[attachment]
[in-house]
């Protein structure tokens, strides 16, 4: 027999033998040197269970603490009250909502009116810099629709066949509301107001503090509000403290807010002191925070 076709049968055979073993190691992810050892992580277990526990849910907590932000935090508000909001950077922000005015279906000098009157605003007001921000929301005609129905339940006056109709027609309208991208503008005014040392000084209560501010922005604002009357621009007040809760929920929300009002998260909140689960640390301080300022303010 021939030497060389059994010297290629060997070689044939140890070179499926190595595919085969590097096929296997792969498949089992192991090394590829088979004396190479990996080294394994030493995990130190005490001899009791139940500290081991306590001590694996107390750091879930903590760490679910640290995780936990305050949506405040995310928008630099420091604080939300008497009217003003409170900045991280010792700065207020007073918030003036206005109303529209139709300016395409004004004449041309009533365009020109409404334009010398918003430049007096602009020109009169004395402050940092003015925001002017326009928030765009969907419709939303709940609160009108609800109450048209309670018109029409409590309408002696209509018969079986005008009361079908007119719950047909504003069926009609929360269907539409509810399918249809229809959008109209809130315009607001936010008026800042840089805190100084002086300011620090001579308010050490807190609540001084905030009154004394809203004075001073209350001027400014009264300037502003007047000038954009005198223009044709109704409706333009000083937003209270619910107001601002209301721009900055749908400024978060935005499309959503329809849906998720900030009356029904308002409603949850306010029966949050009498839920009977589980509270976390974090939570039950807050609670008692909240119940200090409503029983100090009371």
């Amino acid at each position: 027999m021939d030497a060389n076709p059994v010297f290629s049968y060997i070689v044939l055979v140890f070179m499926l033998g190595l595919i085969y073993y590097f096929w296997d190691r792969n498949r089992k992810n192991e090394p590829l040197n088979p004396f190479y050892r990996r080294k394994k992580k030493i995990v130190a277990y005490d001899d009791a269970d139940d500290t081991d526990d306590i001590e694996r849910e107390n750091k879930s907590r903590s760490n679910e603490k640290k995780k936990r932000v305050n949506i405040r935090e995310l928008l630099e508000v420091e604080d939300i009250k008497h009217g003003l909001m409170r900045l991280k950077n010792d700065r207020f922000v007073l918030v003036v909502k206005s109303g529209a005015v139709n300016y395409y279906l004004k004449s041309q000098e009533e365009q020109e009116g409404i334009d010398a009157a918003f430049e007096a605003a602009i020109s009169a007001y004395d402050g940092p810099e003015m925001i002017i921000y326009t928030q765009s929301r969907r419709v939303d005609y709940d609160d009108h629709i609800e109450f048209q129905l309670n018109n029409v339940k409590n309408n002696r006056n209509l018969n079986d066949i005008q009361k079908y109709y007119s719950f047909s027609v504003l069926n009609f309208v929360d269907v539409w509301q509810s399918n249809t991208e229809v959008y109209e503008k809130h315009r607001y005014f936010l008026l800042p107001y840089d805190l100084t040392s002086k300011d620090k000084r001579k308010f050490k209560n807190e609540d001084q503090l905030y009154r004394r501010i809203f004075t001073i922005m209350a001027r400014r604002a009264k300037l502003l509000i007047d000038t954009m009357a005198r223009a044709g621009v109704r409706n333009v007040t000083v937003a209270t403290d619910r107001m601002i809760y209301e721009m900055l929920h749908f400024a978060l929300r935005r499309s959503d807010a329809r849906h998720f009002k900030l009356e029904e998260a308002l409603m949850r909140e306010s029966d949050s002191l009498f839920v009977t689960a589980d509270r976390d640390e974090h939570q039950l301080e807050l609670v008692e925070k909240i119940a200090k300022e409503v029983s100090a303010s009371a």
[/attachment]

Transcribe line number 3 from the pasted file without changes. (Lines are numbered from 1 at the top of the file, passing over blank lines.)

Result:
């Amino acid at each position: 027999m021939d030497a060389n076709p059994v010297f290629s049968y060997i070689v044939l055979v140890f070179m499926l033998g190595l595919i085969y073993y590097f096929w296997d190691r792969n498949r089992k992810n192991e090394p590829l040197n088979p004396f190479y050892r990996r080294k394994k992580k030493i995990v130190a277990y005490d001899d009791a269970d139940d500290t081991d526990d306590i001590e694996r849910e107390n750091k879930s907590r903590s760490n679910e603490k640290k995780k936990r932000v305050n949506i405040r935090e995310l928008l630099e508000v420091e604080d939300i009250k008497h009217g003003l909001m409170r900045l991280k950077n010792d700065r207020f922000v007073l918030v003036v909502k206005s109303g529209a005015v139709n300016y395409y279906l004004k004449s041309q000098e009533e365009q020109e009116g409404i334009d010398a009157a918003f430049e007096a605003a602009i020109s009169a007001y004395d402050g940092p810099e003015m925001i002017i921000y326009t928030q765009s929301r969907r419709v939303d005609y709940d609160d009108h629709i609800e109450f048209q129905l309670n018109n029409v339940k409590n309408n002696r006056n209509l018969n079986d066949i005008q009361k079908y109709y007119s719950f047909s027609v504003l069926n009609f309208v929360d269907v539409w509301q509810s399918n249809t991208e229809v959008y109209e503008k809130h315009r607001y005014f936010l008026l800042p107001y840089d805190l100084t040392s002086k300011d620090k000084r001579k308010f050490k209560n807190e609540d001084q503090l905030y009154r004394r501010i809203f004075t001073i922005m209350a001027r400014r604002a009264k300037l502003l509000i007047d000038t954009m009357a005198r223009a044709g621009v109704r409706n333009v007040t000083v937003a209270t403290d619910r107001m601002i809760y209301e721009m900055l929920h749908f400024a978060l929300r935005r499309s959503d807010a329809r849906h998720f009002k900030l009356e029904e998260a308002l409603m949850r909140e306010s029966d949050s002191l009498f839920v009977t689960a589980d509270r976390d640390e974090h939570q039950l301080e807050l609670v008692e925070k909240i119940a200090k300022e409503v029983s100090a303010s009371a």